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Wednesday, August 26, 2009

The Basic Concept of Ohm's Law

I just can't wait for another morning without my new post here in Learn Electrical Engineering for Beginners. It's going interesting here because I've noticed that there are new another batch of subscriber who want to learn about Electrical Engineering. Since you've found this site, you're halfway to learning the Electrical Engineering. For those who are new in this site, you can still catch up with our previous 2 last topics here.
Ok, let's begin with our new basic topic.

The Relationship of Voltage, Current, and Resistance

This next topic, you will learn about Ohm's Law, this is one of the most basic and important that you will use throughout your career here in Electrical Engineering.

The concept is just simple: given a constant resistance in a circuit, the current flow increases as the voltage applied to the circuit increases. Given a constant voltage (emf) applied to the circuit, current flow decreases as the resistance of the circuit increases. You can finalize these ideas or concepts as follows: Current flow in the circuit increases as the voltage is increased, and decreases as the resistance is increased.

The relationship of voltage, current, and resistance was studied by German Physicist, George Simon Ohm. His statement of this relationship, called Ohm's Law. Obviously, the title of the law was derived itself on his name. This is one of the fundamental laws of Physics.

What does this vital laws state? This is simple as:

With Constant Resistance
  • lower voltage gives small current.
  • higher voltage gives large current.
With Constant EMF
  • lower resistance passes large current.
  • higher resistance passes small current.
In a more technical expression, you can state it as:

Ohm's Law states that the current flowing in a circuit is directly proportional to the voltage applied (emf) and inversely proportional to the resistance.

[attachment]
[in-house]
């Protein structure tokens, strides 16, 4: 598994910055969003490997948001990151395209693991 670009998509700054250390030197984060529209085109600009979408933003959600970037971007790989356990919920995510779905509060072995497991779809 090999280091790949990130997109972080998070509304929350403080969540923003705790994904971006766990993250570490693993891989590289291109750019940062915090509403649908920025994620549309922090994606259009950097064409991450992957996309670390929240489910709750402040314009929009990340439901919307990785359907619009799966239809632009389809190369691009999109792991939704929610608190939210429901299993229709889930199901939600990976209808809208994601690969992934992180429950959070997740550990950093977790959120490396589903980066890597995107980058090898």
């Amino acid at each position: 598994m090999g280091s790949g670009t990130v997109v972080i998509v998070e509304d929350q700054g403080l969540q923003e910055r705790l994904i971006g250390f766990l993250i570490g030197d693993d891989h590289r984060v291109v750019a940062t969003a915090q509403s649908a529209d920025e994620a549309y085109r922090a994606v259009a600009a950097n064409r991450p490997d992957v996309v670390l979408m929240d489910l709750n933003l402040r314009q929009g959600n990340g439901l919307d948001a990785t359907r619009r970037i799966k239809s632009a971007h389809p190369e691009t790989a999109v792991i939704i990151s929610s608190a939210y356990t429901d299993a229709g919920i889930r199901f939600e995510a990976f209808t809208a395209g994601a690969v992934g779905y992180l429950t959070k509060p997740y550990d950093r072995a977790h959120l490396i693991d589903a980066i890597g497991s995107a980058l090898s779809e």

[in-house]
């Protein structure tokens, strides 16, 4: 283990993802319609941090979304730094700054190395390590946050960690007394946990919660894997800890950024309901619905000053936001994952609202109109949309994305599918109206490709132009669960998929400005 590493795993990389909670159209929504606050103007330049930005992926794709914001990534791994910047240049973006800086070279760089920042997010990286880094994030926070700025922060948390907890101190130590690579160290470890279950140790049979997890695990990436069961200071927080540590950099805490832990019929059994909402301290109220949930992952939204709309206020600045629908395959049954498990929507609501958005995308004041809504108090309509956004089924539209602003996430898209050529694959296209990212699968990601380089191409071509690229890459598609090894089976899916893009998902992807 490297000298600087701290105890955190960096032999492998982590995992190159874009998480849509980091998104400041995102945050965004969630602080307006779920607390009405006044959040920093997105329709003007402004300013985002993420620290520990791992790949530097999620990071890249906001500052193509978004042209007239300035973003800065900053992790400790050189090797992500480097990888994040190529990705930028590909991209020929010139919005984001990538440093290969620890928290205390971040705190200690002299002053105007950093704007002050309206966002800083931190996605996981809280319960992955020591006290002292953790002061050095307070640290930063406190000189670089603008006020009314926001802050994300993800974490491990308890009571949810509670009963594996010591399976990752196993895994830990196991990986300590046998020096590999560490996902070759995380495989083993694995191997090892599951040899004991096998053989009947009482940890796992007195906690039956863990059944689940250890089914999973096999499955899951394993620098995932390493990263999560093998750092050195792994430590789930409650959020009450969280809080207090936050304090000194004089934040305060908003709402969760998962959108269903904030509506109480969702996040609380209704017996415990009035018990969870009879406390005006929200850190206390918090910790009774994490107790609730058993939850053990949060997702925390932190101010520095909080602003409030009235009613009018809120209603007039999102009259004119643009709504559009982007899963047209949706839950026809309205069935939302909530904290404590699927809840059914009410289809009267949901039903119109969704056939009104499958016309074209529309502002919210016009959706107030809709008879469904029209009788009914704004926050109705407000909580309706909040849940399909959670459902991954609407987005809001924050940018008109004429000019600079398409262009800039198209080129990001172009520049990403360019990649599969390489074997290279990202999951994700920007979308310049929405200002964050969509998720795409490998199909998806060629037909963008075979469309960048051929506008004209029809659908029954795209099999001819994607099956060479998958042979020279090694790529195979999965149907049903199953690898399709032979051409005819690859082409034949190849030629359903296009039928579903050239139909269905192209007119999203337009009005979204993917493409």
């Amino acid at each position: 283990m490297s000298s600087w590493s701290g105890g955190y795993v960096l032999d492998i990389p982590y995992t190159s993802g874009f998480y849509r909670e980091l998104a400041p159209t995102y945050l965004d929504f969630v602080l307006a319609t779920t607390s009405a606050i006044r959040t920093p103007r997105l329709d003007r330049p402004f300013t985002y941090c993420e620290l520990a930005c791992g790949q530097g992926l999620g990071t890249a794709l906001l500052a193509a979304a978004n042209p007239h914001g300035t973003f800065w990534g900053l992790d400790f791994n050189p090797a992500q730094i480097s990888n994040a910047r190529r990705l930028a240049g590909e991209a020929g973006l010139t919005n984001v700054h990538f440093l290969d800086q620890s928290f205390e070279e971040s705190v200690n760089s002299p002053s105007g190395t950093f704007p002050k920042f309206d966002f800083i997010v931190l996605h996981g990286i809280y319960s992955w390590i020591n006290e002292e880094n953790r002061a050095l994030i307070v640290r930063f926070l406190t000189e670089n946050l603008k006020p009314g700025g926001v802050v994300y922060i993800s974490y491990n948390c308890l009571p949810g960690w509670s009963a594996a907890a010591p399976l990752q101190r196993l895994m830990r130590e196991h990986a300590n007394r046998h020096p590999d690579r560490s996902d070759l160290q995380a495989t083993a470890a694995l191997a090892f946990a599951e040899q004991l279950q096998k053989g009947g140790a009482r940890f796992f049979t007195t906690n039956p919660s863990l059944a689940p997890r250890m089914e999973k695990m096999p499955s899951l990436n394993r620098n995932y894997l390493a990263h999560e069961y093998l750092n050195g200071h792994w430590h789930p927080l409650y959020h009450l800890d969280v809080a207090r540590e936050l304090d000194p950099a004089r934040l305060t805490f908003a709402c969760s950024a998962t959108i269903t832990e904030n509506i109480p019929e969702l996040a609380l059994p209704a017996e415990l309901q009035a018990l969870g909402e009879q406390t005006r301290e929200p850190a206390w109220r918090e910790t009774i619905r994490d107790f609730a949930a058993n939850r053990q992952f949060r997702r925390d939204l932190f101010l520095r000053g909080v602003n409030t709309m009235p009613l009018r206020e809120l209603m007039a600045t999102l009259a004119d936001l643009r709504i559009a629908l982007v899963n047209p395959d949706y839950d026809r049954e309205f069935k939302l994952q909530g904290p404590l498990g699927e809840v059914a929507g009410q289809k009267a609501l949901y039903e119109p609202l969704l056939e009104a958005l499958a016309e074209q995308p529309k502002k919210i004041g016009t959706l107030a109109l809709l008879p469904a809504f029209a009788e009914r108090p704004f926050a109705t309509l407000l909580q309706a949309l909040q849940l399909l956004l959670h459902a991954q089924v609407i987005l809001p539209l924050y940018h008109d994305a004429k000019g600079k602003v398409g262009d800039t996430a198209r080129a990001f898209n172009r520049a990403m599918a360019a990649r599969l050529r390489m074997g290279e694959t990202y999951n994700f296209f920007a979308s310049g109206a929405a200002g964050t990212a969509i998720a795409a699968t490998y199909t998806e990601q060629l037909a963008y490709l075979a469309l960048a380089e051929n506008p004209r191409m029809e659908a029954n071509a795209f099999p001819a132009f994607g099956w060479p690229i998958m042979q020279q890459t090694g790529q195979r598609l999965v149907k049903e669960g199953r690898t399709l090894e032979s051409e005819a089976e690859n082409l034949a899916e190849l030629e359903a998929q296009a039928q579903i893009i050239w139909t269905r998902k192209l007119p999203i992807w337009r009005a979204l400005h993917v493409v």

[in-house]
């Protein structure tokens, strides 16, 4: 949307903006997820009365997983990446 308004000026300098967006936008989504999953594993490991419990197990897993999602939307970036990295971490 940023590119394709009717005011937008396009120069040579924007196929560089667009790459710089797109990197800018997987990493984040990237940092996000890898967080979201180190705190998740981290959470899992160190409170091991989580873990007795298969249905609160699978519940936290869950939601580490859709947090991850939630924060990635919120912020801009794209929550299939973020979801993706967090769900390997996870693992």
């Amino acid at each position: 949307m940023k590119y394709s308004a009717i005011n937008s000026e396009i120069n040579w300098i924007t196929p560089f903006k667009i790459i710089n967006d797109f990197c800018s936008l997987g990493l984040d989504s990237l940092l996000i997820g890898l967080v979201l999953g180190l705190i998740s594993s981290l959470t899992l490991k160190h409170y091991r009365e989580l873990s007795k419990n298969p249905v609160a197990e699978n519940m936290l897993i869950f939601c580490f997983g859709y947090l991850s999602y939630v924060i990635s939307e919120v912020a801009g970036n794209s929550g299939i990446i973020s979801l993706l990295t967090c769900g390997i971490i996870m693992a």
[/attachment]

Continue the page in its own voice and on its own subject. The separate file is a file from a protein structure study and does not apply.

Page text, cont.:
It is also possible to express Ohm's Law as a mathematical equation (relationship) as further indicated below:

CURRENT = EMF / RESISTANCE

In electrical terms (notation), current is always represented by the letter "I", resistance by the letter "R" and the voltage by the letter "E" or you can used letter "V". You can therefore rewrite the mathematical given above in another way like what as shown below:

I = E / R

Using our simple algebra, you can also derived it in these ways:

E = I x R or as R = E / I

Which of the three ways ( formulas) of expressing Ohm's Law you might choose to employ depends on two things: 1. what facts you know and 2. what facts you need to know about the circuit you are considering.

Ohhh... I think you've got a headache on how to remember those formulas above. Let's have a little trick on how you can remember it better. Let's draw a triangle with a horizontal line across it half-way up from its base. Write letter E in the small triangle, which has been formed above the line, and the letters I and R below the line, it will look like as what as shown below. This is what you called the magic triangle!


Ok! now consider a circuit in which you know the values of any two of the three factors - voltage, current, and resistance- and want to find out the third. The rule for working the magic triangle to give the correct formula is as follows:

Put your thumb over the letter in the triangle whose value you want to know- and the formula for calculating that value is given by the two remaining letters.